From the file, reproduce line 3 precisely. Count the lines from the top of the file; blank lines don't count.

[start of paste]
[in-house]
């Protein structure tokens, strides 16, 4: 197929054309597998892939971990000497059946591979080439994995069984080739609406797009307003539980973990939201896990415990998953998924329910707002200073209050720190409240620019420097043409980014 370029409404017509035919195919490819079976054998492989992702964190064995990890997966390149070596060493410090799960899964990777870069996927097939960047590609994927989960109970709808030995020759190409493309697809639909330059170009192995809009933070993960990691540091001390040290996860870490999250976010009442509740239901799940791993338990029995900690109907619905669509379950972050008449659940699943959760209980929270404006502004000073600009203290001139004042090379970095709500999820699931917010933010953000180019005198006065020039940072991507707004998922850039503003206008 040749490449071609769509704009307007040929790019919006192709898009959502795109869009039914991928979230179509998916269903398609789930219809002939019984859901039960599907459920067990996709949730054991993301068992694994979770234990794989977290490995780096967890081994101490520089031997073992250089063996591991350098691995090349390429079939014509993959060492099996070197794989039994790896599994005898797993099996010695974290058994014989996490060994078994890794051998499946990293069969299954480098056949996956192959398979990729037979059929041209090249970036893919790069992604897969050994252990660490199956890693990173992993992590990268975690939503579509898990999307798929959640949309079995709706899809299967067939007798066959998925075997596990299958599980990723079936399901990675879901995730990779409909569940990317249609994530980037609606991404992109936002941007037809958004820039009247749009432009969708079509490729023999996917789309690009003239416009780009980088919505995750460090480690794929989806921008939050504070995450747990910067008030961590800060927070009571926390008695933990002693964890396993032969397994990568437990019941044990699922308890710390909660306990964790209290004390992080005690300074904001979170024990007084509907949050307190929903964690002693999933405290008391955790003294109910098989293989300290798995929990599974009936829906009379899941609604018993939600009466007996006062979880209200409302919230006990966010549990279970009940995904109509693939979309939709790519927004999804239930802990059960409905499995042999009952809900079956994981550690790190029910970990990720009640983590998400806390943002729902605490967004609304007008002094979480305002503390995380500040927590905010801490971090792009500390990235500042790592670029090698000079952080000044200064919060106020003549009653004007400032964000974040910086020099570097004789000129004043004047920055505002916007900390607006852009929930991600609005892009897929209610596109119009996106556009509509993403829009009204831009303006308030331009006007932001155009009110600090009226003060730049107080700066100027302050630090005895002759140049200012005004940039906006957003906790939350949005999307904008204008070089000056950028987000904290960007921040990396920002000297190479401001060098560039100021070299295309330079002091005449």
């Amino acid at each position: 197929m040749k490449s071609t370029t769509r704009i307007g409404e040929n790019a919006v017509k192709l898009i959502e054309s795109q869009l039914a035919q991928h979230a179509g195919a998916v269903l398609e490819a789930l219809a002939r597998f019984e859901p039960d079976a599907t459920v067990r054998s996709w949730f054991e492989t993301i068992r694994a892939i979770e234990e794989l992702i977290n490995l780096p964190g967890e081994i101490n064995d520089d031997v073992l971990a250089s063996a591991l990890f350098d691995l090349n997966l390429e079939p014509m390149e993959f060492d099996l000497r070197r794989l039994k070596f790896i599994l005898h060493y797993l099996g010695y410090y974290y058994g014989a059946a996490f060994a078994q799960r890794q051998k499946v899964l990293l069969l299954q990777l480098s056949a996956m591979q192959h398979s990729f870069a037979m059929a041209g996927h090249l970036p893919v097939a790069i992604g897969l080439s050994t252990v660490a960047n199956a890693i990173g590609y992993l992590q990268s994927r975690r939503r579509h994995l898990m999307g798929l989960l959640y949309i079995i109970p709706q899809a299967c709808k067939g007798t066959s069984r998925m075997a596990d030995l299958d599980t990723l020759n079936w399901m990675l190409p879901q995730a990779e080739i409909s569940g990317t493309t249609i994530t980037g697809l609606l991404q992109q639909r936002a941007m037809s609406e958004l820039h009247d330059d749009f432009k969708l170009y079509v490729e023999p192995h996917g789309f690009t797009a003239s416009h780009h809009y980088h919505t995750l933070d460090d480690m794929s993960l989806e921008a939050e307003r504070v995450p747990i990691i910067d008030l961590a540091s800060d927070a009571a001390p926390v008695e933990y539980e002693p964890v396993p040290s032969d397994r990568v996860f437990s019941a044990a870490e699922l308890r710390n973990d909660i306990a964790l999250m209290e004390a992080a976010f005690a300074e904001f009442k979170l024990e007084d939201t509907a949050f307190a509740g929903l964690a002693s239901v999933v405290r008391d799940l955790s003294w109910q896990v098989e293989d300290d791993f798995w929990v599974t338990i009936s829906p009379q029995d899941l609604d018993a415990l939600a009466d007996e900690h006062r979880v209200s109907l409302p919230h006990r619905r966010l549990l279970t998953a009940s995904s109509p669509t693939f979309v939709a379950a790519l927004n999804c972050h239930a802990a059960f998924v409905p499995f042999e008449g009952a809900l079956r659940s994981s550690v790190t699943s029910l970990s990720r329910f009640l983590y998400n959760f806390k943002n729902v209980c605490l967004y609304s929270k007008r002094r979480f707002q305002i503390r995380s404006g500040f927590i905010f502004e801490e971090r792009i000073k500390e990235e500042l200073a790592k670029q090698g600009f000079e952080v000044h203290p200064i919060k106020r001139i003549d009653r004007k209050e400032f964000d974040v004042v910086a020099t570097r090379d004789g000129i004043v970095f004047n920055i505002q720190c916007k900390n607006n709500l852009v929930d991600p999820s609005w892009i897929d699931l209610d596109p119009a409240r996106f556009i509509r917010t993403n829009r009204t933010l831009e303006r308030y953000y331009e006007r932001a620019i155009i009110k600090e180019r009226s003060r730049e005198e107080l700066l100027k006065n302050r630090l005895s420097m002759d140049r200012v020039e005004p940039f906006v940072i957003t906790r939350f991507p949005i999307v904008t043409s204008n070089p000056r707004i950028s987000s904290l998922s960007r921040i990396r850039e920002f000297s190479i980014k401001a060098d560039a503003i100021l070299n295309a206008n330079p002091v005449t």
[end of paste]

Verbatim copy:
């Amino acid at each position: 197929m040749k490449s071609t370029t769509r704009i307007g409404e040929n790019a919006v017509k192709l898009i959502e054309s795109q869009l039914a035919q991928h979230a179509g195919a998916v269903l398609e490819a789930l219809a002939r597998f019984e859901p039960d079976a599907t459920v067990r054998s996709w949730f054991e492989t993301i068992r694994a892939i979770e234990e794989l992702i977290n490995l780096p964190g967890e081994i101490n064995d520089d031997v073992l971990a250089s063996a591991l990890f350098d691995l090349n997966l390429e079939p014509m390149e993959f060492d099996l000497r070197r794989l039994k070596f790896i599994l005898h060493y797993l099996g010695y410090y974290y058994g014989a059946a996490f060994a078994q799960r890794q051998k499946v899964l990293l069969l299954q990777l480098s056949a996956m591979q192959h398979s990729f870069a037979m059929a041209g996927h090249l970036p893919v097939a790069i992604g897969l080439s050994t252990v660490a960047n199956a890693i990173g590609y992993l992590q990268s994927r975690r939503r579509h994995l898990m999307g798929l989960l959640y949309i079995i109970p709706q899809a299967c709808k067939g007798t066959s069984r998925m075997a596990d030995l299958d599980t990723l020759n079936w399901m990675l190409p879901q995730a990779e080739i409909s569940g990317t493309t249609i994530t980037g697809l609606l991404q992109q639909r936002a941007m037809s609406e958004l820039h009247d330059d749009f432009k969708l170009y079509v490729e023999p192995h996917g789309f690009t797009a003239s416009h780009h809009y980088h919505t995750l933070d460090d480690m794929s993960l989806e921008a939050e307003r504070v995450p747990i990691i910067d008030l961590a540091s800060d927070a009571a001390p926390v008695e933990y539980e002693p964890v396993p040290s032969d397994r990568v996860f437990s019941a044990a870490e699922l308890r710390n973990d909660i306990a964790l999250m209290e004390a992080a976010f005690a300074e904001f009442k979170l024990e007084d939201t509907a949050f307190a509740g929903l964690a002693s239901v999933v405290r008391d799940l955790s003294w109910q896990v098989e293989d300290d791993f798995w929990v599974t338990i009936s829906p009379q029995d899941l609604d018993a415990l939600a009466d007996e900690h006062r979880v209200s109907l409302p919230h006990r619905r966010l549990l279970t998953a009940s995904s109509p669509t693939f979309v939709a379950a790519l927004n999804c972050h239930a802990a059960f998924v409905p499995f042999e008449g009952a809900l079956r659940s994981s550690v790190t699943s029910l970990s990720r329910f009640l983590y998400n959760f806390k943002n729902v209980c605490l967004y609304s929270k007008r002094r979480f707002q305002i503390r995380s404006g500040f927590i905010f502004e801490e971090r792009i000073k500390e990235e500042l200073a790592k670029q090698g600009f000079e952080v000044h203290p200064i919060k106020r001139i003549d009653r004007k209050e400032f964000d974040v004042v910086a020099t570097r090379d004789g000129i004043v970095f004047n920055i505002q720190c916007k900390n607006n709500l852009v929930d991600p999820s609005w892009i897929d699931l209610d596109p119009a409240r996106f556009i509509r917010t993403n829009r009204t933010l831009e303006r308030y953000y331009e006007r932001a620019i155009i009110k600090e180019r009226s003060r730049e005198e107080l700066l100027k006065n302050r630090l005895s420097m002759d140049r200012v020039e005004p940039f906006v940072i957003t906790r939350f991507p949005i999307v904008t043409s204008n070089p000056r707004i950028s987000s904290l998922s960007r921040i990396r850039e920002f000297s190479i980014k401001a060098d560039a503003i100021l070299n295309a206008n330079p002091v005449t």